SOME CHANGES MADE
Three years ago Ed Donovan, now vice-president and general manager of the Buffalo Braves, proposed to the National Basketball Association that the foul-out rule be eliminated. He got a laugh-out response. Norm Drucker, American Basketball Association supervisor of officials, made the same suggestion in his league two years ago and got the same reaction.
But at the recent meeting of the ABA rules committee in San Diego, Drucker reiterated his proposal. To his shock he won unanimous approval both from the committee and from the ABA board of trustees. The new permissiveness will be tried experimentally in the ABA preseason schedule.
The purpose of the change is to avoid audience disappointment when stars foul above the limit (six in the pro game, five in college). There are understandable fears that the move will encourage fouling, but harsher penalties for post-limit fouls are being considered—possibly an extra foul shot or loss of the ball.
Those who are dubious about the change went back to Dr. James Naismith who invented the game. What would he think?
In the introduction to his first published Rules for Basket Ball (1892) the general conditions included:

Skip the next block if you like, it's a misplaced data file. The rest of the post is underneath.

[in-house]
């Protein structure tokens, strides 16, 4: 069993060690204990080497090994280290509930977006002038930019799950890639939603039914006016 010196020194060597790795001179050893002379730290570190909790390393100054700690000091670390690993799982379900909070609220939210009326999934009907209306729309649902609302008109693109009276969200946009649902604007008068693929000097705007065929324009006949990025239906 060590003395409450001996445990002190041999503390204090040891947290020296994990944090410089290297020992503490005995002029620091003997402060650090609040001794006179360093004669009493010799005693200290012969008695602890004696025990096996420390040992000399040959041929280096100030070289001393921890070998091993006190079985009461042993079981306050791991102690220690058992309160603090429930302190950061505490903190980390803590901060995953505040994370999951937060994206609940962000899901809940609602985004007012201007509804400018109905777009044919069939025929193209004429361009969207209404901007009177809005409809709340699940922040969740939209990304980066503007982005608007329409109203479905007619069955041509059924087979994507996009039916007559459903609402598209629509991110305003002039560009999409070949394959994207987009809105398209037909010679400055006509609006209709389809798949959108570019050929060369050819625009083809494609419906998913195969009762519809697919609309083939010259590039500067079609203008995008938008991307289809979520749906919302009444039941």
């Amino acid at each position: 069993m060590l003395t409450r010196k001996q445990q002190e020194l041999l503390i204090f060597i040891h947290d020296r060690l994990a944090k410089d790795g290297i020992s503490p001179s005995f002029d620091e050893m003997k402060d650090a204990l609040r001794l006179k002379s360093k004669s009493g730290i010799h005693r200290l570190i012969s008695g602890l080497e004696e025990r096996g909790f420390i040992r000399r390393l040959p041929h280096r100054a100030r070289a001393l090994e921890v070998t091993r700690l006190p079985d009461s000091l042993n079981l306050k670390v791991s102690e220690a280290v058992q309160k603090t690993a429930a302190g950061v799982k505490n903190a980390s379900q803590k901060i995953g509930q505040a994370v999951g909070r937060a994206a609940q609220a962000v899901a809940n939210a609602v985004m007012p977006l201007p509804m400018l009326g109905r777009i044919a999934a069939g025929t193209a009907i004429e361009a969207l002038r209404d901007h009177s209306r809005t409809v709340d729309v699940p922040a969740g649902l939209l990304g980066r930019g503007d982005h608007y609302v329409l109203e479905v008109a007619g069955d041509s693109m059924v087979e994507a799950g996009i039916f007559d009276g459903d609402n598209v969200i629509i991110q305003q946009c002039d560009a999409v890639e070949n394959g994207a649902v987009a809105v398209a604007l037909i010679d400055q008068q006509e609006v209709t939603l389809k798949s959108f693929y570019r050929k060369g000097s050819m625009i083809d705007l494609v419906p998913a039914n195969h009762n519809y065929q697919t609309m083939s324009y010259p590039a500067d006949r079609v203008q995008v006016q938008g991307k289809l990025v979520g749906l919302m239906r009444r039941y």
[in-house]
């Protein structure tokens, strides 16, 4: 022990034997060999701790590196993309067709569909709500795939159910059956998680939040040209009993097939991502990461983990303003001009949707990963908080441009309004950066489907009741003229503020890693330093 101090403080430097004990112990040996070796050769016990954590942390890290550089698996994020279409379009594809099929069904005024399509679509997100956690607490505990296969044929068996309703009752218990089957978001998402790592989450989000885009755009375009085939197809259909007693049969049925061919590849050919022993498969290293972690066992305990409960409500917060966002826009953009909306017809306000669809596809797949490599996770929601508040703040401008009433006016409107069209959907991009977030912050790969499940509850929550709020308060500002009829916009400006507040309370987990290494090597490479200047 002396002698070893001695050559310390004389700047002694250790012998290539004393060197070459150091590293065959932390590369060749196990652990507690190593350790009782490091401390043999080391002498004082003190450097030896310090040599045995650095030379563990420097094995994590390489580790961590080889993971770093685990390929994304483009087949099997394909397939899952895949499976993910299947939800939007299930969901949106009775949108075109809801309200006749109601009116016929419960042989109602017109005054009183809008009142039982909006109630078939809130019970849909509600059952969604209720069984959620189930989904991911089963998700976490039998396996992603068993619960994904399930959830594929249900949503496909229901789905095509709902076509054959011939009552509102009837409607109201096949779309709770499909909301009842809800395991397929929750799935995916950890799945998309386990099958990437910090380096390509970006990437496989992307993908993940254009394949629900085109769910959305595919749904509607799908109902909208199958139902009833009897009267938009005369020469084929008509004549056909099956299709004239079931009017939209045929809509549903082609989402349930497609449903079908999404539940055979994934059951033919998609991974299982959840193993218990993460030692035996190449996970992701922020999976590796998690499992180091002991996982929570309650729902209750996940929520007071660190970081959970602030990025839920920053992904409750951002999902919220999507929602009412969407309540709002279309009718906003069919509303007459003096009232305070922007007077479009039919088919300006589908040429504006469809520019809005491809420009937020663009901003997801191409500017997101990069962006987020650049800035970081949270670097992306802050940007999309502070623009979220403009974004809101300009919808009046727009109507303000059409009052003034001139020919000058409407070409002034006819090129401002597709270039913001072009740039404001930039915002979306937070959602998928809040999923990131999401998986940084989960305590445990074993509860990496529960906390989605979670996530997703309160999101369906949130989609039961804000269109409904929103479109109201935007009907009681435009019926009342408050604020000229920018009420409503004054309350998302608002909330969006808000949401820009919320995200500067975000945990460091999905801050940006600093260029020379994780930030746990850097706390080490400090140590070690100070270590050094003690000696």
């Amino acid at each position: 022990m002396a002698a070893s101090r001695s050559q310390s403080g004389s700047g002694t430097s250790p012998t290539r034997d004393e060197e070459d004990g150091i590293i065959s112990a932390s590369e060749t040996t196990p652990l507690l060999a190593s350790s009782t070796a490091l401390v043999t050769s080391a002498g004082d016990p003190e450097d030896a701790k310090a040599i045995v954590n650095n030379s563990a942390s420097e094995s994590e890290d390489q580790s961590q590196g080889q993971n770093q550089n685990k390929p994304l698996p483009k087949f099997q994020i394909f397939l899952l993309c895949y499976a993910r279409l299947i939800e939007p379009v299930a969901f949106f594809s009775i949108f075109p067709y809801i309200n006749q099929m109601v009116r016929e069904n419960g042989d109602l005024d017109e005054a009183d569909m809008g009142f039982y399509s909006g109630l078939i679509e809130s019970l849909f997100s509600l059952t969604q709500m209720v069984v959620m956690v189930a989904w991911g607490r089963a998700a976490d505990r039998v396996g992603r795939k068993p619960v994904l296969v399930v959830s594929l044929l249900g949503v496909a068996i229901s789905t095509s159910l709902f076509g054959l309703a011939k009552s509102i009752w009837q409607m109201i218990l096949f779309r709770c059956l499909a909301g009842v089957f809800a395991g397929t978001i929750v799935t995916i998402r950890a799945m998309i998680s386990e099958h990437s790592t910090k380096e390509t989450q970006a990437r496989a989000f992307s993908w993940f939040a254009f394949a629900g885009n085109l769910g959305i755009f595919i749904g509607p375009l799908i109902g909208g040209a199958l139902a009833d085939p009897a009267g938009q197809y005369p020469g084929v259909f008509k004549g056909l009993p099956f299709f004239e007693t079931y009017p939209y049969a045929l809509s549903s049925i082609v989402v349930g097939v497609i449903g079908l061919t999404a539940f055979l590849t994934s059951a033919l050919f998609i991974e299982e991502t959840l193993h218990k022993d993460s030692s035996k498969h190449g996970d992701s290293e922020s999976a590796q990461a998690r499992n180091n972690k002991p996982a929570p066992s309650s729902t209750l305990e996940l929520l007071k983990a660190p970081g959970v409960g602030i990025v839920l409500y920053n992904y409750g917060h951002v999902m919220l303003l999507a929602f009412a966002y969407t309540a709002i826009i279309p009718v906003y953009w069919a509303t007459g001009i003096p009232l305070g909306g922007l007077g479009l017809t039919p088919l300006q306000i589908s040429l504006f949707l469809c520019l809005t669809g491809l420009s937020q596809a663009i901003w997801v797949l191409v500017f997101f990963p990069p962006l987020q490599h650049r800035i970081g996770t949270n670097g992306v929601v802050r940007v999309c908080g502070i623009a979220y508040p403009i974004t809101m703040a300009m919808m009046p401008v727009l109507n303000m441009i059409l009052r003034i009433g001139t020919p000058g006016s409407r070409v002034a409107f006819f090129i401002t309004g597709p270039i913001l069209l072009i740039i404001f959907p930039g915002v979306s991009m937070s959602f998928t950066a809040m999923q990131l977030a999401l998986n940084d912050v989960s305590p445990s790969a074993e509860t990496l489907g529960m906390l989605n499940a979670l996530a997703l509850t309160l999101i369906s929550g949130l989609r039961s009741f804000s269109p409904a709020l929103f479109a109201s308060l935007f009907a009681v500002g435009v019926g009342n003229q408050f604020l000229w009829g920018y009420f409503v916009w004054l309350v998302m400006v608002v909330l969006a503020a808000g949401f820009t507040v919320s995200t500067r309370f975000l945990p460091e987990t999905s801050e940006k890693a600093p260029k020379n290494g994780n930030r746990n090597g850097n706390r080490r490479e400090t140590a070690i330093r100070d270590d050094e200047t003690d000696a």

"It should be such as could be played by a large number of men at once.... If a great number of men wish to play at once, two balls may be used at the same time, and thus the fun is augmented though some of the science may be lost.... As many as 50 on a side have been accommodated."
Yes, but what about fouls? Rule No. 5 reads: "No shouldering, holding, pushing, tripping or striking in any way the person of an opponent shall be allowed; the first infringement of this rule by any player shall count as a foul, the second shall disqualify him until the next goal is made."
Over the years someone has changed Dr. Naismith's rules. He wanted to keep the players in the game at the very beginning.
POLLUTION CONTROL IN NIPPON
There now are 10 million golfers in Japan, which is 10% of the nation's population, creating gorufu kogai, translated as "golf pollution." Of Japan's 47 prefectures, 36 have imposed restrictions on future golf course construction. Thickly populated Japan needs land. Golf courses are eating up property the localities feel might be put to better use.